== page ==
As per the GOI circular on price capping of Orthopaedic Knee implant by NPPA(National Pharmaceutical Pricing Authority), new prices of knee implants have been implemented effective 16th August 2017. For details on knee implant pricing across our hospitals. CLICK HERE | As per GOI’s circular dated 29th March 2019 on price-capping of stents by NPPA (National Pharmaceutical Pricing Authority), new prices of coronary stents are revised with effect from 01st April, 2019. For details on stent pricing.CLICK HERE

What is a TAVI procedure?

TAVI, short for Transcatheter Aortic Valve Implantation, is a revolutionary procedure for treating aortic stenosis and helps improve a damaged aortic valve. This minimally invasive procedure has gained a lot of traction over the past few years as it provides an alternative to people for whom other forms of treatment or surgery is no longer an option. People who have undergone TAVI have reported a substantial boost to the quality of their lives. Even for people who are at high risk for open heart surgery, TAVI (also referred to as TAVR) has proven to be a boon as it can be performed through multiple approaches.

 

What is Aortic Stenosis?

The role of your heart is to pump blood throughout the body – every second of the day – without missing a beat. For doing that efficiently, there are four valves in the heart, one of
which is the Aortic heart valve. The Aortic Valve has thin sheets of leaflets or tissues which open and close as and when the heart pumps out blood to regulate the flow of blood. Over time or due to other causes, these leaflets can become rigid resulting in the opening of the valve getting narrowed down.

What this means is that the heart is unable to function optimally as the valves aren't able to open and close as effectively as they are supposed to. This, in turn, adds extra stress on the
heart as it has to work harder to pump out blood. When such a scenario plays out, it's a condition which is termed as Aortic valve stenosis or Aortic Stenosis.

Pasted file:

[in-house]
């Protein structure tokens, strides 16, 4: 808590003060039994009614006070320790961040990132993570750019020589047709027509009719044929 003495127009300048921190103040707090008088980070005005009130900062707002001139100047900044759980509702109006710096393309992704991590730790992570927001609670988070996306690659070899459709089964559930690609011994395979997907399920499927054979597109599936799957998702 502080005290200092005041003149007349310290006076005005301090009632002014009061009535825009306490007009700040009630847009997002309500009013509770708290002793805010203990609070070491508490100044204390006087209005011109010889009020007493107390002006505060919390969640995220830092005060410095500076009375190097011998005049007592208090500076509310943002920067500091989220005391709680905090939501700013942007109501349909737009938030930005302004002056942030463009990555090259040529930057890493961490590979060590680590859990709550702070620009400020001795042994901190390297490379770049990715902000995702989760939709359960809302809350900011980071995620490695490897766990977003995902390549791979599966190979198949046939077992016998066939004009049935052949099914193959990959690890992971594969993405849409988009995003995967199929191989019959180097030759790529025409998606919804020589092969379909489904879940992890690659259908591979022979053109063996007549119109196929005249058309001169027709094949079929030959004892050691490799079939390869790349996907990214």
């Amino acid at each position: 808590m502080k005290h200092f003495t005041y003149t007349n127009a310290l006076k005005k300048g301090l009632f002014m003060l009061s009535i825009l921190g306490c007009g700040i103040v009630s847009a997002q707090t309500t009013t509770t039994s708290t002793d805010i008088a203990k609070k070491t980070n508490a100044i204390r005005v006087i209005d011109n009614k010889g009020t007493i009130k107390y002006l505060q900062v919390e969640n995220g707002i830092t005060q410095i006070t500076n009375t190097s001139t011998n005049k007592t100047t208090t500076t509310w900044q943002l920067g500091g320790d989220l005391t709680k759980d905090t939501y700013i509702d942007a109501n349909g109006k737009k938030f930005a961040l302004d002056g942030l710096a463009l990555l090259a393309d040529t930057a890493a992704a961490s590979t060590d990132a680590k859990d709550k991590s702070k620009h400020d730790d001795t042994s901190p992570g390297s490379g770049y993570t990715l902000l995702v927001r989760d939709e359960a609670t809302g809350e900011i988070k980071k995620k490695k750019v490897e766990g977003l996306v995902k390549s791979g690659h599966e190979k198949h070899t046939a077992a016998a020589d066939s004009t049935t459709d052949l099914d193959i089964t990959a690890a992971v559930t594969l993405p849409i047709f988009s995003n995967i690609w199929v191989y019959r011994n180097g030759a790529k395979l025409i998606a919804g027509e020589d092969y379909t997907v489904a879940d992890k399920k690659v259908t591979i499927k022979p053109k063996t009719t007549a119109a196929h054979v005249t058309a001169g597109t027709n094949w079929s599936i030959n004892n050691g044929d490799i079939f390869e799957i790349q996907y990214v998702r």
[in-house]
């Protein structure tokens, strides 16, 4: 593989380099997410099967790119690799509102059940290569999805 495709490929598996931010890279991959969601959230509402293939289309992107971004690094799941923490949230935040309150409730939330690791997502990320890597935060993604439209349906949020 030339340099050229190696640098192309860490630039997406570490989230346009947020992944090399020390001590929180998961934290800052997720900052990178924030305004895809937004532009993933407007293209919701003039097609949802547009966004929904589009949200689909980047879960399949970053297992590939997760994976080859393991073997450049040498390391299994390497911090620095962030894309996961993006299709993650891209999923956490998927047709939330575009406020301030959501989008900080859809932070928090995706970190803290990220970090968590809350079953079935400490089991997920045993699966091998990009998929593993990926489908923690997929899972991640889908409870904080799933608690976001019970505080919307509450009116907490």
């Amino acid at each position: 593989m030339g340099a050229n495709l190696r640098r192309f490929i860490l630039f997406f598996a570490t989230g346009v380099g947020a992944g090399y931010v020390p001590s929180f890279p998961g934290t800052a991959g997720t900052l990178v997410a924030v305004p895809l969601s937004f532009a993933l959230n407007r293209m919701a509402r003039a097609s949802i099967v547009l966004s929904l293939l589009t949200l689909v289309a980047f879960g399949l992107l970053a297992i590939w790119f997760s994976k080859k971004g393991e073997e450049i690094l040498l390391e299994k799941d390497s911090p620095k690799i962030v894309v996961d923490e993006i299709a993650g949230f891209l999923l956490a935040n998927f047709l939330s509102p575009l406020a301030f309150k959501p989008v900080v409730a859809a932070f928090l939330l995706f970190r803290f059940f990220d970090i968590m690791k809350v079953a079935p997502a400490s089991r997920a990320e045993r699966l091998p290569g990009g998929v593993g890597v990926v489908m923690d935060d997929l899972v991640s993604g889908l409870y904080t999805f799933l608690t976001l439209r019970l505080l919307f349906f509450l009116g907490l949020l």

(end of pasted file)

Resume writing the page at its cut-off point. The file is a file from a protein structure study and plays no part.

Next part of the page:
Primary Causes of Aortic Stenosis

Aortic Stenosis can occur due to four distinct reasons which are listed as below:

  • Congenital defects - Most people are born with three leaflets of tissue surrounding their aortic valve. However, due to congenital defects, some people are born with one or possibly four leaflets. These birth defects can result in several recurring problems with the aortic valve.

 

  • Radiation Therapy - Individuals who have undergone some form of radiation therapy are also susceptible to Aortic Stenosis. It’s been observed that in certain individuals, there’s a development of scar tissue along with inflammation which can cause the aortic valve to stiffen – ultimately resulting in loss of function.

 

  • Build-up of Calcium-Calcium build-up on the leaflets of the valve can result in the stiffening of the leaflets of the valve thus affecting its ability to open and close effectively.

 

  • Rheumatic Fever -  Development of rheumatic fever can result in the formation of scar tissue to form within the heart affecting the aortic valve ability to open and close normally.

 

How Aortic Stenosis Progresses?

Being a progressive disease, Aortic stenosis tends to worsen as time passes by. Over time, the aortic valve gets narrower and your heart muscle gets weaker as well which can be life-threatening. When the valve becomes diseased, it can cause a variety of symptoms including tiredness and fatigue, difficulties in breathing, pain in the chest region or even blackouts in some severe cases. Further, it’s been reported that nearly 50% of individuals who go on to develop severe aortic stenosis symptoms will lose their lives within an average of two years unless they take corrective action and have their aortic valve replaced.

About the TAVI Procedure

TAVI has gained a lot of popularity over the years as it’s proven to be successful in helping treat scores of individuals suffering from Aortic stenosis and giving them a new lease of life.
During a TAVI procedure, an artificial/ prosthetic valve – made of natural animal heart tissue – will be implanted into the diseased aortic valve. While there are multiple approaches for performing TAVI, the most common & popular approach is the Transfemoral approach as it’s also minimally invasive. In this approach, the delivery sheath is inserted usually through a catheter via the femoral artery in the patient’s groin. In most cases, only a small incision is required in the groin. The TAVI valve then is pushed upwards through the artery until it reaches the aortic valve. Once the new valve has been placed, it expands thus pushing the old valve leaflets out of the way while the new tissue in the replacement valve takes over the responsibility of systematically regulating the blood flow. Finally, the small incision made in the groin is sealed.

Then there’s the Transapical approach where TAVI is performed through a small incision in the chest thus providing direct access to the heart. Next, the delivery sheath is placed in the heart’s apex following which the TAVI valve is inserted. The third approach is the Transaortic approach where a small incision is made near the breast bone and the delivery sheath is pushed into the aorta.